Amid uproar over the state’s troubled efforts to issue new cannabis licenses, state Rep. La Shawn Ford on Wednesday said he introduced a “shell bill” that will ultimately be used to create as many as 110 additional dispensary permits.
The Chicago Democrat filed the legislation last Wednesday and now plans to add language that would create the new licenses. The proposal is similar to a bill that cleared the Senate but ultimately went up in smoke during last month’s lame duck session.
“This is the language that’s coming from social equity applicants,” Ford said, referring to a designation created to diversify the state’s weed industry. “I really don’t have any interest in doing anything but what’s going to be good for the cannabis industry.”
The issuance of 75 outstanding dispensary licenses has been delayed by an ongoing controversy sparked by outcry from social equity applicants, who banded together after state officials announced last September that just 21 of the more than 900 dispensary applicant groups qualified for a lottery to determine the winners. Amid a series of lawsuits, Gov. J.B. Pritzker later announced that he was giving the losing applicants a second chance to earn the perfect score needed to qualify.
According to a draft of Ford’s bill, the lottery related to those licenses would take place once that supplementary grading process is completed. A second lottery comprised of some of the losing applicant groups would then be held no more than two days later to dole out 75 more licenses. And another 35 licenses would later be awarded after state officials complete a study analyzing the state’s demand for cannabis later this year.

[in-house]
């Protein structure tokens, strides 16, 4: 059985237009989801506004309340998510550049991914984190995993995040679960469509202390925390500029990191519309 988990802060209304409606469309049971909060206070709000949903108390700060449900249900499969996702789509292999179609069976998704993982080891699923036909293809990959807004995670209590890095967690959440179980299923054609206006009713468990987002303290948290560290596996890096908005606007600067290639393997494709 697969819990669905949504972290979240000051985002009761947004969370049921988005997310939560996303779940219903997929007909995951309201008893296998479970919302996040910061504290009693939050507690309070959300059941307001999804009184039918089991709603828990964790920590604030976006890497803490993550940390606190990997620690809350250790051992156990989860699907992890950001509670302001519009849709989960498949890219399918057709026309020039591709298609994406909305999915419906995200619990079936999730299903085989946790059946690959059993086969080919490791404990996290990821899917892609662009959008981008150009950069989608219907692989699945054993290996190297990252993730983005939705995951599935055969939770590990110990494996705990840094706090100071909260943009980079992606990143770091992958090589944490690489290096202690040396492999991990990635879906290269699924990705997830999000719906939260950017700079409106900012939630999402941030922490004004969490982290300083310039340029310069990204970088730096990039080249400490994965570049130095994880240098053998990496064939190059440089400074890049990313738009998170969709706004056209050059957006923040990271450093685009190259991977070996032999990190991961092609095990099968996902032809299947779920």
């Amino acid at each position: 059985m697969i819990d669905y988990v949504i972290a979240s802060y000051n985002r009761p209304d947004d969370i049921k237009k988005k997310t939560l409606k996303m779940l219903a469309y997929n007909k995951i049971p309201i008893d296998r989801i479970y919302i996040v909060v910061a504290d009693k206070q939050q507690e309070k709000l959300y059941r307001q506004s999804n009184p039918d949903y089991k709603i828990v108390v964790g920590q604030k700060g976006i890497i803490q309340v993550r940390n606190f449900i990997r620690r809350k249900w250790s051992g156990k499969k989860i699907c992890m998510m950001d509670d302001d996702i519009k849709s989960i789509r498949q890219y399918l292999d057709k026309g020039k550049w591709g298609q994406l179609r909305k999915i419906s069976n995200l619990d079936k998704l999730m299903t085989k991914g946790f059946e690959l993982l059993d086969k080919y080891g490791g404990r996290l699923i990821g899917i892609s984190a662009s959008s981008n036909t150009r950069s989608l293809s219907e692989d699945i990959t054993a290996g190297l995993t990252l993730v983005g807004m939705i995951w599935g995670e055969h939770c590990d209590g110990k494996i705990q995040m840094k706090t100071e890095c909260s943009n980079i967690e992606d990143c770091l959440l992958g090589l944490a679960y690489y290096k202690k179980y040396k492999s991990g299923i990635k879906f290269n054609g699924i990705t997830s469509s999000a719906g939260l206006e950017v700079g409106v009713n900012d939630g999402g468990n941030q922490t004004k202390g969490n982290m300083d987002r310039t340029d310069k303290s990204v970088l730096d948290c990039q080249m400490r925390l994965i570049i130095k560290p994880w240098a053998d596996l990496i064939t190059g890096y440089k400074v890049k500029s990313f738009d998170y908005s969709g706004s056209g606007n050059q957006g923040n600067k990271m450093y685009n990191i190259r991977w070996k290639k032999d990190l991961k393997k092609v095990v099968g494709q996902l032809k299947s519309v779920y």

The draft legislation would notably eliminate a provision in the legalization law that allows applicants to earn crucial social equity points by promising to hire individuals who qualify for that designation. That qualifier has drawn the ire of some social equity applicants, who have referred to it as the “slave master clause.”
Though Ford said the bill could get called in the House later this month, he’s concerned there’s not enough urgency to address the licensing issue and wondered why Pritzker “is not fired up about fixing this problem.” He hopes filing the bill will encourage jilted applicants to “ring the bell of other members so that they know how important it is.”
Charity Greene, a spokeswoman for Pritzker’s office, vowed to review the legislation, saying the administration “has championed legislation in the last two legislative sessions that would help the state achieve that goal.”
“The administration will continue to work with the General Assembly to pass legislation that will provide a path to participation in this new industry for Illinoisans from all backgrounds,” Greene added.
Ford’s draft legislation would also allow dispensaries to relocate — a contentious issue that has derailed those recent negotiations in Springfield. The state’s 55 medical stores — which now have the ability to also sell recreational weed — would be allowed to start moving four months after the second lottery takes place, while other pot shops could relocate four months after that.
Pam Althoff, a former state senator who now heads the Cannabis Business Association of Illinois, noted that cannabis licensing remains “a very complex and a very emotional issue” and should be prioritized. After that, lawmakers can turn their focus to relocation and other legislative priorities, like allowing dispensaries to permanently offer curbside pickup and giving cannabis businesses the ability to put new hires to work while state officials run required background checks.
“We can have very clear, candid, informative conversations about the other issues as the lottery issue doesn’t cloud the room any more,” she said.
Ford, who has filed five “shell” bills to potentially address the various cannabis-related concerns, noted that the draft language on licensing and relocation is subject to change.
“If there has to be tweaks, then there will be tweaks.”